Driven by the need to be original with his content and portraying unique stories, London raised film-maker Saoud Khalaf has a growing portfolio. However, the desire to spread his wings, venturing down new paths drives him. Through adversity, he's finding the courage to step out of his comfort zone, collaborating with some pretty talented artists along the way too. Here's Saoud's words on building his niche in the market:
Who inspired you when you first started out?
"One of the first directors that I was watching when I came into the game was Carly Cussen. She was doing crazy things, working with Tinie Tempah and with Devlin as well.
One of the earliest music videos I ever shot was funnily enough somehow for Ghetts for a track called 'Judgement Day', it was him and another artist called Max Valentine. Another of my earliest videos was for a guy called DeeKay at the time but now he's called Prynce MINI, he was a performer and engineer at the time and luckily enough, I must have come back home after being out and one of my friends said Ghetts was looking for a media team or something like that so I hit him up.
I said I shoot music videos even though I'd only done two at the time. Luckily enough, the one I did with DeeKay, he knew who he was so from there, he was like "yeah yeah, we can shoot". I got a random phone call after school one day, I must have been like 16 at the time and it was him asking me to shoot a video for him. I shot it for him, it came out well and after that, he brought me onto a video shoot for him, Wretch 32, Kano and Scorcher for the remix to 'On A Level' and I think that's where I first met Carly. Meeting her in person was mad, I kept in contact with her and from then on, I've built my way up in the game."
Who inspires you now?
"There's a fantastic director called Henry Scholfield, he shot Sir Spyro's 'Side By Side' and 'Topper Top' videos, he is nang. He also directed Wretch 32 and Jacob Banks's 'Doing OK' video which is a sick video as well. He's not just doing UK videos, he does a lot of international stuff as well, he's worked with a Belgian singer called Stromae, he did a video for him called 'Tous Les Mêmes' and that video is nuts. For me, the best thing about his videos are the transitions between scenes like you see in 'Side By Side' when they're going round and round in the shop, the way he just transitions between scenes is mad."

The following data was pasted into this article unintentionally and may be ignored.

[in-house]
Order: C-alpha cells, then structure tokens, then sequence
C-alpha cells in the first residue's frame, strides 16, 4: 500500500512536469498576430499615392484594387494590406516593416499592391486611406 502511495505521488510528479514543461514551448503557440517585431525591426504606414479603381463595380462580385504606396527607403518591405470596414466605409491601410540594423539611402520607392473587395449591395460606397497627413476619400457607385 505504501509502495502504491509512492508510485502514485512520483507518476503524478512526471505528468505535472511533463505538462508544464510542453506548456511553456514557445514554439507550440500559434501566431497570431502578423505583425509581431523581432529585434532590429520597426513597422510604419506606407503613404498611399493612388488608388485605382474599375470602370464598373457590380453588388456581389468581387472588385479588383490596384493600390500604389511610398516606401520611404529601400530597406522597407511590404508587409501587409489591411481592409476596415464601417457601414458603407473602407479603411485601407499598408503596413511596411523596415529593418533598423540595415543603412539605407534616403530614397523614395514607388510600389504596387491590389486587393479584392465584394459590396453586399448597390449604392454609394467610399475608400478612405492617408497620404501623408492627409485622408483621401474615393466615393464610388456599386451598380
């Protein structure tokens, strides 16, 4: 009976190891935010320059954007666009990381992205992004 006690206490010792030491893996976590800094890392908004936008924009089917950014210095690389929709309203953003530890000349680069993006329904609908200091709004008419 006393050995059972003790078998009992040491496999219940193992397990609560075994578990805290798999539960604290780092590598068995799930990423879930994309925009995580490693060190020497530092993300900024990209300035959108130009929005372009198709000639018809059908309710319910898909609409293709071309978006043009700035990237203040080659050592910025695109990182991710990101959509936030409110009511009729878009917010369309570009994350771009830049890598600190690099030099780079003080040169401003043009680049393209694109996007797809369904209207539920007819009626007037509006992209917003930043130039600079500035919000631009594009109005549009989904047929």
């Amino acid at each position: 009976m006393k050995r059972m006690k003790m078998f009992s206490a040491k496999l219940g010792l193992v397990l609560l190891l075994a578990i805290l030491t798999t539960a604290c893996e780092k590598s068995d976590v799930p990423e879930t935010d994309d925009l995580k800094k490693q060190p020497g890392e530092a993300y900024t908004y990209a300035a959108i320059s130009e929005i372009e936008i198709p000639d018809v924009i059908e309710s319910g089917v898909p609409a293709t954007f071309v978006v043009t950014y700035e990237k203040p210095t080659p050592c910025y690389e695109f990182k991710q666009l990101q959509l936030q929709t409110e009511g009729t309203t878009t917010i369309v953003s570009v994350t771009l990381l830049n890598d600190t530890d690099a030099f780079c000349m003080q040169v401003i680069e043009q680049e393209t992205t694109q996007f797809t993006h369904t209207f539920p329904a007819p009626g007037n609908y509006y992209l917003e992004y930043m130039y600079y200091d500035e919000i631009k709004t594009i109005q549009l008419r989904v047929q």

The video animations in your 'Shell' video for Manga were sick so how would you describe what your style is?
"Bro to be fair, you see the video animations in that video, that wasn't me, that was Manga.
"You see Manga, he edits his own videos. What Manga and I will do for the videos is I will shoot them and then the two of us will contribute ideas towards the direction of the videos in terms of movements, actions and shapes. The video we did for 'Young' with Jammz, we both came together and had ideas, he kind of gave me a rough idea of how he wanted it done. For 'Slew' with Jamakabi and P Money, we came to the idea of doing something blue so I found a way to film it so we could make it look like Manga was in Avatar. I like working with Manga a lot because Manga as an artist respects my time in a sense that all the work that I do, he makes sure all of my time is covered. Anything that I'm doing whether it be an interview, a show, a video, the guy makes sure I can eat and I respect that. It's nice that I can be involved Manga's project and we have a few more videos coming up as well."
How have you learned from the experiences you've gone through?
"Experiences shape you and I probably wouldn't be where I am today had I not made some of the crucial mistakes that I made in the first stage of my career. I was shooting a lot of videos with people that I didn't like, because I was in secondary school, I felt like I was peer pressured, around me I had a lot of people telling me who I should film and it was a lot of stuff that wasn't really great music or they weren't really good people. I've had negative experiences with some artists and it left me in a state of mind where I thought this is not what I really want to do so I had to change my direction.
Stuff that I do now, I'd like to say is niche, I do projects or I have ideas for my videos and it tends to be stuff that a lot of people wouldn't necessarily put in their own videos. I'll either make my videos so they look really mad and colourful or I'll put a lot of story-lines in there, every director has to do their fair share of performance videos but I'd like to say the ideas that I really care about are different to the norm. I did a video this year with a guy called St Louis, it's called 'Problems' and I did the whole video in negative. It looks crazy, it's different to anything that I've ever done but it was nice to experiment because that's what I want to do with my art."
In a perfect world, what would your direction be when it comes to putting a video together?